Riddells Creek appeared to be a magnet for newsworthy events. Since it's opening, it seems to have attracted more than its fair share of Media attention.

1861 Employment ad.

During construction of the Bendigo Line, the newspapers continually ran advertisments for the contractors, who were seeking Tradesmen and Labourers to work along the line. At Riddell's Creek, a source of good Basalt (Dacite?) was located on the south side of the railway, and it's quarrying provided the stone for the structures and ballast from there through to Woodend. As a result, it was principally Stone-masons, Stone-Cutters and Stone-Breakers that were sought, exemplified by this ad which appeared in The Argus on February 5, 1861 . (Courtesy TROVE):

1876 Accident.

On September 4, 1876, an up goods train collided with a preceeding train, which was stationary at Riddell's Creek. The goods, consisting of 25 Sheep wagons and 2 brake vans, had insufficient hand brakes applied to control its descent down the Riddell Bank.
BELOW is a copy of the official report on the incident, published in the Argus on October 10, 1876. (Courtesy TROVE):

1885 Complaint.

The Age, on December 30, 1885, published a letter of complaint regarding 'behaviour' at Riddell's Creek.
Aside from the style of writing, it may well have been written today. (Courtesy TROVE):

1898 Derailment.

On the morning of Saturday, January 22, 1898, a down passenger train derailed as it was approaching the Riddell's Creek station. The contemporary press reports tell the story:

BELOW: Several photographs of this incident were also published, the source of these copies is not known: 

1947 Collision.

Railway Historian Jim Harvey authored an account of the July 1, 1947, Riddell accident, which was published in the January 2007 issue of the ARHS Bulletin. The following has been extracted:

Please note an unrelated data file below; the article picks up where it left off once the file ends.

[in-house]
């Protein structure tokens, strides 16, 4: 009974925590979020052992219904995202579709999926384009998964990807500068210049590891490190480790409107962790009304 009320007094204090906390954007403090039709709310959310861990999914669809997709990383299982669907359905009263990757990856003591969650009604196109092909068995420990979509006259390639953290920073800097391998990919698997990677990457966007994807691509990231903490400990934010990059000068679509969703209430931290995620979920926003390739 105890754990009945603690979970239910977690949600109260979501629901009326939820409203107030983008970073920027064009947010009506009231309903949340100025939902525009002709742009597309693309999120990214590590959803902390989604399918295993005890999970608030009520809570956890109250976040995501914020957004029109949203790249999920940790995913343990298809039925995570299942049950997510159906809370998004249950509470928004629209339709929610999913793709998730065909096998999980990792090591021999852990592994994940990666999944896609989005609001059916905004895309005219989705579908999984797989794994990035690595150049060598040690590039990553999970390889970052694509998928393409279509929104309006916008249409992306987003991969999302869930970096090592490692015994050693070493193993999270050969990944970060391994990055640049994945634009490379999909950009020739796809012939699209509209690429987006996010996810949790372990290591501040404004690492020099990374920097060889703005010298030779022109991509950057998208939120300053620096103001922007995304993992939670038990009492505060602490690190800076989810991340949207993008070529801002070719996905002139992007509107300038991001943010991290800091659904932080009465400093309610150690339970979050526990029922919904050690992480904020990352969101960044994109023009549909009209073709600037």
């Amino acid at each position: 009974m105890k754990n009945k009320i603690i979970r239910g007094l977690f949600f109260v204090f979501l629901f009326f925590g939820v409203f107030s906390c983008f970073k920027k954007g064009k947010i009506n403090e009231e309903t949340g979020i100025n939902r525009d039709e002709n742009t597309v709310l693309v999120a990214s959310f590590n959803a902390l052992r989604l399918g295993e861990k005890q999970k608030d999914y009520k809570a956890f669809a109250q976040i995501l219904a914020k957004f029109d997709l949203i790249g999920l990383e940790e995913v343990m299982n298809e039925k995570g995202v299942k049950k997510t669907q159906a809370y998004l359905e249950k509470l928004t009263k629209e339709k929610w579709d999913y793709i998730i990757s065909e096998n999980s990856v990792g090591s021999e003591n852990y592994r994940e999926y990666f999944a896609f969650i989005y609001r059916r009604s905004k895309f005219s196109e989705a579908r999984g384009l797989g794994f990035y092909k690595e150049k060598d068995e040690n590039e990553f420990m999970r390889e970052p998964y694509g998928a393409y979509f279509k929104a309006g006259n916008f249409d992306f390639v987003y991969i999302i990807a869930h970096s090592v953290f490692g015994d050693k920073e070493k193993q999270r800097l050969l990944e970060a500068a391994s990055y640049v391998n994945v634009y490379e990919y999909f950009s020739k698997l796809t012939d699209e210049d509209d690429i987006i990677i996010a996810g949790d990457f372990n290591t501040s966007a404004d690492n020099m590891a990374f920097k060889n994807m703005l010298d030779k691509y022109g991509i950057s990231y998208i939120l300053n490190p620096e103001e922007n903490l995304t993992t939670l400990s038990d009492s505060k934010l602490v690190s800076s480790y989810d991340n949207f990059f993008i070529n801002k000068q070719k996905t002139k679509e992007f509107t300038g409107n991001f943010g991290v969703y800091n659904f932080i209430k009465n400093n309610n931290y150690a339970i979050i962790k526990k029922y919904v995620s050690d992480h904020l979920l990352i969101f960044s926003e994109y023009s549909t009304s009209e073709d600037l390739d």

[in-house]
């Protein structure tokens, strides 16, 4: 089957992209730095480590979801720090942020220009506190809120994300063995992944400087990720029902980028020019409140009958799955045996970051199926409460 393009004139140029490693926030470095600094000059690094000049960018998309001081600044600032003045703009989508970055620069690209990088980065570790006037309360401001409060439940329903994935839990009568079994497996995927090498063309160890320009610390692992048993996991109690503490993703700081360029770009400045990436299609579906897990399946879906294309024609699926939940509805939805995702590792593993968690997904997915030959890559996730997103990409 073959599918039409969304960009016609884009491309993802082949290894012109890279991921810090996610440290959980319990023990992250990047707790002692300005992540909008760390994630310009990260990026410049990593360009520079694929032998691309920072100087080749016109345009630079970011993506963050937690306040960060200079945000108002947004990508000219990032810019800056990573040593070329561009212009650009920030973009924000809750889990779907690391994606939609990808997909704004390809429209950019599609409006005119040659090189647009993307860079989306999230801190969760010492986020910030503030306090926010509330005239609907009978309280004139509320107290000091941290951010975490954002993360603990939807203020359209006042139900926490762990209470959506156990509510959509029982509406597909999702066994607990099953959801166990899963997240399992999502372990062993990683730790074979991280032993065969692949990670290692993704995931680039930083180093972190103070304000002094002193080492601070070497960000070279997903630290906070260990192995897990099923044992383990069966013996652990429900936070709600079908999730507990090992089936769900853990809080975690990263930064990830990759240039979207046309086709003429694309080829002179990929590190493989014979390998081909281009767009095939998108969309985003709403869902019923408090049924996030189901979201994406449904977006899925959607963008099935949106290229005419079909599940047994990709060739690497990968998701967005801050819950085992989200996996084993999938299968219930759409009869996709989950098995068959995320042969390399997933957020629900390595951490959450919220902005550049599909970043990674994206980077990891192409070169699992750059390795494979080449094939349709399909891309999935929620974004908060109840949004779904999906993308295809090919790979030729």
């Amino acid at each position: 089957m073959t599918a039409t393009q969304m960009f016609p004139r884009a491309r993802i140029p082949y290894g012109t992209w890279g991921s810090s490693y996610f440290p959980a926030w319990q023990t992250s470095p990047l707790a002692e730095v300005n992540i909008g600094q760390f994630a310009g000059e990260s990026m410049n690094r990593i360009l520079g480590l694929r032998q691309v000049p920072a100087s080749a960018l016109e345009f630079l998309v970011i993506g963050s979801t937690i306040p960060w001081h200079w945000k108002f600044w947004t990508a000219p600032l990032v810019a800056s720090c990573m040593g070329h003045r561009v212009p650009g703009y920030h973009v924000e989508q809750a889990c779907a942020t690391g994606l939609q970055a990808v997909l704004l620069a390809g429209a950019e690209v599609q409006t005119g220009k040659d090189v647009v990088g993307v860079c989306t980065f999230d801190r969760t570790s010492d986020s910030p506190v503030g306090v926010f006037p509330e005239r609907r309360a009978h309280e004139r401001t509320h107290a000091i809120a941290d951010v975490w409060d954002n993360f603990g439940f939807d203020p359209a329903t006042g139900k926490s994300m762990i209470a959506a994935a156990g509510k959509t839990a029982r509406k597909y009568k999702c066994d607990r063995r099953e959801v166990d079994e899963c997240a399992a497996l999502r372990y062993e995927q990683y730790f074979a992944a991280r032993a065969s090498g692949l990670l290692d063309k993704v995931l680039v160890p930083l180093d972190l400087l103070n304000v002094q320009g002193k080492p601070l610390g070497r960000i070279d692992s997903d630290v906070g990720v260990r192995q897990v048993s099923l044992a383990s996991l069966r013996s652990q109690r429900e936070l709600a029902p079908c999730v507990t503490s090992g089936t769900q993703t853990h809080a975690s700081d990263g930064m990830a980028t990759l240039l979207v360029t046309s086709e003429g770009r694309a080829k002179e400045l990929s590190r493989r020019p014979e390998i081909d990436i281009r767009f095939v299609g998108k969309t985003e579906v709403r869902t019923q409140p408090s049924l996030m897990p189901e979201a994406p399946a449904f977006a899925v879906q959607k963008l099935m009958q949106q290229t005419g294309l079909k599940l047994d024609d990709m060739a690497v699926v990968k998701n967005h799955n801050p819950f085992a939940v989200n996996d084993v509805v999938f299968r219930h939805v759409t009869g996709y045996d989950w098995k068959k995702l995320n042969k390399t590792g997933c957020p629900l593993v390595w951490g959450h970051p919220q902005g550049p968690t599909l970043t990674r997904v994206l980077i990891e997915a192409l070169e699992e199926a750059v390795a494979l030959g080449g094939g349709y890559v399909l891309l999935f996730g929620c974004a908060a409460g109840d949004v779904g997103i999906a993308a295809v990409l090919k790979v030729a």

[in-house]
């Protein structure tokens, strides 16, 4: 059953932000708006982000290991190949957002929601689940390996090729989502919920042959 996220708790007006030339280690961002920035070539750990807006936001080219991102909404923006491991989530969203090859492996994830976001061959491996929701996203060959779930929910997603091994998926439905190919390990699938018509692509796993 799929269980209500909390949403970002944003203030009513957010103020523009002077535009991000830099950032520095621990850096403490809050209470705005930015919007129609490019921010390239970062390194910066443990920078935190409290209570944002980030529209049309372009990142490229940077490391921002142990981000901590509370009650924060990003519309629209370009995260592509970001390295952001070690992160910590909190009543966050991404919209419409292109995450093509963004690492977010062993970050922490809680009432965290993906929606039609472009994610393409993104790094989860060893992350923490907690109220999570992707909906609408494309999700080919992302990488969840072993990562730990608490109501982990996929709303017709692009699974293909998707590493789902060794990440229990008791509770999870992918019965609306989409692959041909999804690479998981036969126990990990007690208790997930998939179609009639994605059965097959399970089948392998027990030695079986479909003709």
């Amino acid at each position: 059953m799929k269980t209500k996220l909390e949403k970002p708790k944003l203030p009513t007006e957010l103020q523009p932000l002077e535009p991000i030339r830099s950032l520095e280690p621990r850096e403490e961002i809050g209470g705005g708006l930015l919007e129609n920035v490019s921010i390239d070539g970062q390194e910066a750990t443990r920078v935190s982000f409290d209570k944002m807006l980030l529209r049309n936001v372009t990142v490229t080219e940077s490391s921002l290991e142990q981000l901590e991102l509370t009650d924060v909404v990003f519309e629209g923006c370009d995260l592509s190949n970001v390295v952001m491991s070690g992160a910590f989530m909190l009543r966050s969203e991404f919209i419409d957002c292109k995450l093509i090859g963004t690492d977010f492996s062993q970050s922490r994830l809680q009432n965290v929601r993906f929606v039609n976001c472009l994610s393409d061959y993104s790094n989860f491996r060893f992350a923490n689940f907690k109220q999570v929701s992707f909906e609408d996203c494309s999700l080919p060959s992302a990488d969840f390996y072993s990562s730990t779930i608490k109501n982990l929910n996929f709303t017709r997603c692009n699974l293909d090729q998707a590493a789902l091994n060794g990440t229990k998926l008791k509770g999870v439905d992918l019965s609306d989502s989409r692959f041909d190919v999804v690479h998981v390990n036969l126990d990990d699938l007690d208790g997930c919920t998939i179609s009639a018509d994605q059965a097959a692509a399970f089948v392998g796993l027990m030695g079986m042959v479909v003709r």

"Thirty-eight trucks and the guard's van, left behind outside Riddell station from a Castlemaine-Melbourne goods train, formed an obstruction into which a following Bendigo-Melbourne goods train crashed with great force about 6.40 am. The problem started when two trains were combined into one at Woodend and this train broke away right behind the brake van in the middle of the train. So the front section passed Riddell in fog and the Signalman there saw the van (of the first portion of the train) go past the box window and without checking for tail lights or disc, belled Train Arrival to Gisborne. Consequently Gisborne let the following train, hauled by A2 904 go, and approaching Riddell it ran into the stopped rear portion of the preceding train as the Guard was hurrying back in the fog to protect."

A2 829 entered service on 24th January 1913, became A2 904 and was superheated on 31st July 1933. Following the collision at Riddells Creek, the locomotive was dismantled in order to lift the sections back up the embankment. On examination at Newport it was decided to not repair it and consequently A2 904 was one of the first of the class scrapped on 31st July 1947

BELOW: The pages 1 & 26 reports on the incident from the Argus,  July 2, 1947. (courtesy of TROVE). 


ABOVE & BELOW: A2 904 depicted on its side down the bank, with the 60 ton and 5 ton Newport workshops cranes on the embankment above the wreck




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Page modified Jan 31, 2022